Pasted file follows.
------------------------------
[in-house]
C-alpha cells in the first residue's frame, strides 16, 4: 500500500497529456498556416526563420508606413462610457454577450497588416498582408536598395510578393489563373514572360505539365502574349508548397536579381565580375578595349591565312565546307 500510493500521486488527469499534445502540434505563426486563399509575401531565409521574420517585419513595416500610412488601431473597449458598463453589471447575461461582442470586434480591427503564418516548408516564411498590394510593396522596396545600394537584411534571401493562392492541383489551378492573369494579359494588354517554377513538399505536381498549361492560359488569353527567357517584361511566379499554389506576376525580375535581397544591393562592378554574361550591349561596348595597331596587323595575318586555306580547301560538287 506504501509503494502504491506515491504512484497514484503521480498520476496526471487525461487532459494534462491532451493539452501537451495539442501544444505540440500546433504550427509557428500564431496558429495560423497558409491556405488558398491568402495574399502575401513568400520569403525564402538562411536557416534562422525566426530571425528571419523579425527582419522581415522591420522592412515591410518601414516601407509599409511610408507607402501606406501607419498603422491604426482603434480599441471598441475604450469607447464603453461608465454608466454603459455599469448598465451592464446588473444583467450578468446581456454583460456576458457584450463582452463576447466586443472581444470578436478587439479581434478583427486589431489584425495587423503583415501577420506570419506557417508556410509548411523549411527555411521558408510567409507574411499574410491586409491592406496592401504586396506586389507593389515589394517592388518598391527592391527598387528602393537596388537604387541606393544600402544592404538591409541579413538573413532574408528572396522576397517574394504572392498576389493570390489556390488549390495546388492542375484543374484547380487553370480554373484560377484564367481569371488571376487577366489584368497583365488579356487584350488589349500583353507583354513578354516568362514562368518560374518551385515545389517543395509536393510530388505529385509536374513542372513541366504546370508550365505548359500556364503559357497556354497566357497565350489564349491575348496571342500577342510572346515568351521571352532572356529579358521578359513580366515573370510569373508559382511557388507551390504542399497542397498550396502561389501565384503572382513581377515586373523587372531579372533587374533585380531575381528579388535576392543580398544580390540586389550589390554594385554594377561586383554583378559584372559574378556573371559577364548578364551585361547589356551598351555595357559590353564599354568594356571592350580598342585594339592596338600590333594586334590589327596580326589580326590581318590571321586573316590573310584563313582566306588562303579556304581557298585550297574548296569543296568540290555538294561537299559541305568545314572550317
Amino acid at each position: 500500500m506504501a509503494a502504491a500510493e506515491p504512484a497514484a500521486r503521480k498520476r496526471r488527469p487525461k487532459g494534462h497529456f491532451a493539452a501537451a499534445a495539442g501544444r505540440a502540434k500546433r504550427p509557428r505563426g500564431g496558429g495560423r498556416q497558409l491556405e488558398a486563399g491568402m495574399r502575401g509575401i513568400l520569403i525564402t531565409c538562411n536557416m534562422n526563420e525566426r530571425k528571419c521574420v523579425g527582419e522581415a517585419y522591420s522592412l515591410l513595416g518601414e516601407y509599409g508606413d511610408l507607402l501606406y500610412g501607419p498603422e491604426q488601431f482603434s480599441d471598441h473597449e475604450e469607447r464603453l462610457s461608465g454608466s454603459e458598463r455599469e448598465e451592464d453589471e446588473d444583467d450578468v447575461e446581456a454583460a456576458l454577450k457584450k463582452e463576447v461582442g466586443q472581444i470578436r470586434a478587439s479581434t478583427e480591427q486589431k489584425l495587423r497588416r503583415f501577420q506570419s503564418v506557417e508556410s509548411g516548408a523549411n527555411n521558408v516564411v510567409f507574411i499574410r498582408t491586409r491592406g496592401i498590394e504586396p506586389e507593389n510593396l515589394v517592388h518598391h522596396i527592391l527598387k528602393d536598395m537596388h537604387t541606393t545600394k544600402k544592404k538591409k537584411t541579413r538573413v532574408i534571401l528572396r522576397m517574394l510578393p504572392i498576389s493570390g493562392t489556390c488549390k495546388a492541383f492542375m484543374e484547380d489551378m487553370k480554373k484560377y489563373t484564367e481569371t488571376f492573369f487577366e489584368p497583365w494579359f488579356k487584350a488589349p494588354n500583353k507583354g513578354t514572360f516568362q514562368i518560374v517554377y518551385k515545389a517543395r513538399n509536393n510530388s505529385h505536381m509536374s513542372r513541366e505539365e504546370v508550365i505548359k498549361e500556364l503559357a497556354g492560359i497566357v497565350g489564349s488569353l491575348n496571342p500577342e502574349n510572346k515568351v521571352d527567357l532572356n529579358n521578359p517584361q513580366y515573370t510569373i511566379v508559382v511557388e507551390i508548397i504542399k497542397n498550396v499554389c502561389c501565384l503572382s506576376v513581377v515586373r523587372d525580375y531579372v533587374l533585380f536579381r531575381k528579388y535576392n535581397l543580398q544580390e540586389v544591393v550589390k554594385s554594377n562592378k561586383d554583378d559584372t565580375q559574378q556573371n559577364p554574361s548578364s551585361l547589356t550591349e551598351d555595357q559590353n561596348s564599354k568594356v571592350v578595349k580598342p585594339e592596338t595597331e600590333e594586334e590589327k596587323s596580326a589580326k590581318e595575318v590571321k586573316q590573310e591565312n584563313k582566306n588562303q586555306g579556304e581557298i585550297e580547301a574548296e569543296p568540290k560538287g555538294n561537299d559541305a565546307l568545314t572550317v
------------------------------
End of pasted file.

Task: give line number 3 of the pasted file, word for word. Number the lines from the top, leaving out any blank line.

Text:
Amino acid at each position: 500500500m506504501a509503494a502504491a500510493e506515491p504512484a497514484a500521486r503521480k498520476r496526471r488527469p487525461k487532459g494534462h497529456f491532451a493539452a501537451a499534445a495539442g501544444r505540440a502540434k500546433r504550427p509557428r505563426g500564431g496558429g495560423r498556416q497558409l491556405e488558398a486563399g491568402m495574399r502575401g509575401i513568400l520569403i525564402t531565409c538562411n536557416m534562422n526563420e525566426r530571425k528571419c521574420v523579425g527582419e522581415a517585419y522591420s522592412l515591410l513595416g518601414e516601407y509599409g508606413d511610408l507607402l501606406y500610412g501607419p498603422e491604426q488601431f482603434s480599441d471598441h473597449e475604450e469607447r464603453l462610457s461608465g454608466s454603459e458598463r455599469e448598465e451592464d453589471e446588473d444583467d450578468v447575461e446581456a454583460a456576458l454577450k457584450k463582452e463576447v461582442g466586443q472581444i470578436r470586434a478587439s479581434t478583427e480591427q486589431k489584425l495587423r497588416r503583415f501577420q506570419s503564418v506557417e508556410s509548411g516548408a523549411n527555411n521558408v516564411v510567409f507574411i499574410r498582408t491586409r491592406g496592401i498590394e504586396p506586389e507593389n510593396l515589394v517592388h518598391h522596396i527592391l527598387k528602393d536598395m537596388h537604387t541606393t545600394k544600402k544592404k538591409k537584411t541579413r538573413v532574408i534571401l528572396r522576397m517574394l510578393p504572392i498576389s493570390g493562392t489556390c488549390k495546388a492541383f492542375m484543374e484547380d489551378m487553370k480554373k484560377y489563373t484564367e481569371t488571376f492573369f487577366e489584368p497583365w494579359f488579356k487584350a488589349p494588354n500583353k507583354g513578354t514572360f516568362q514562368i518560374v517554377y518551385k515545389a517543395r513538399n509536393n510530388s505529385h505536381m509536374s513542372r513541366e505539365e504546370v508550365i505548359k498549361e500556364l503559357a497556354g492560359i497566357v497565350g489564349s488569353l491575348n496571342p500577342e502574349n510572346k515568351v521571352d527567357l532572356n529579358n521578359p517584361q513580366y515573370t510569373i511566379v508559382v511557388e507551390i508548397i504542399k497542397n498550396v499554389c502561389c501565384l503572382s506576376v513581377v515586373r523587372d525580375y531579372v533587374l533585380f536579381r531575381k528579388y535576392n535581397l543580398q544580390e540586389v544591393v550589390k554594385s554594377n562592378k561586383d554583378d559584372t565580375q559574378q556573371n559577364p554574361s548578364s551585361l547589356t550591349e551598351d555595357q559590353n561596348s564599354k568594356v571592350v578595349k580598342p585594339e592596338t595597331e600590333e594586334e590589327k596587323s596580326a589580326k590581318e595575318v590571321k586573316q590573310e591565312n584563313k582566306n588562303q586555306g579556304e581557298i585550297e580547301a574548296e569543296p568540290k560538287g555538294n561537299d559541305a565546307l568545314t572550317v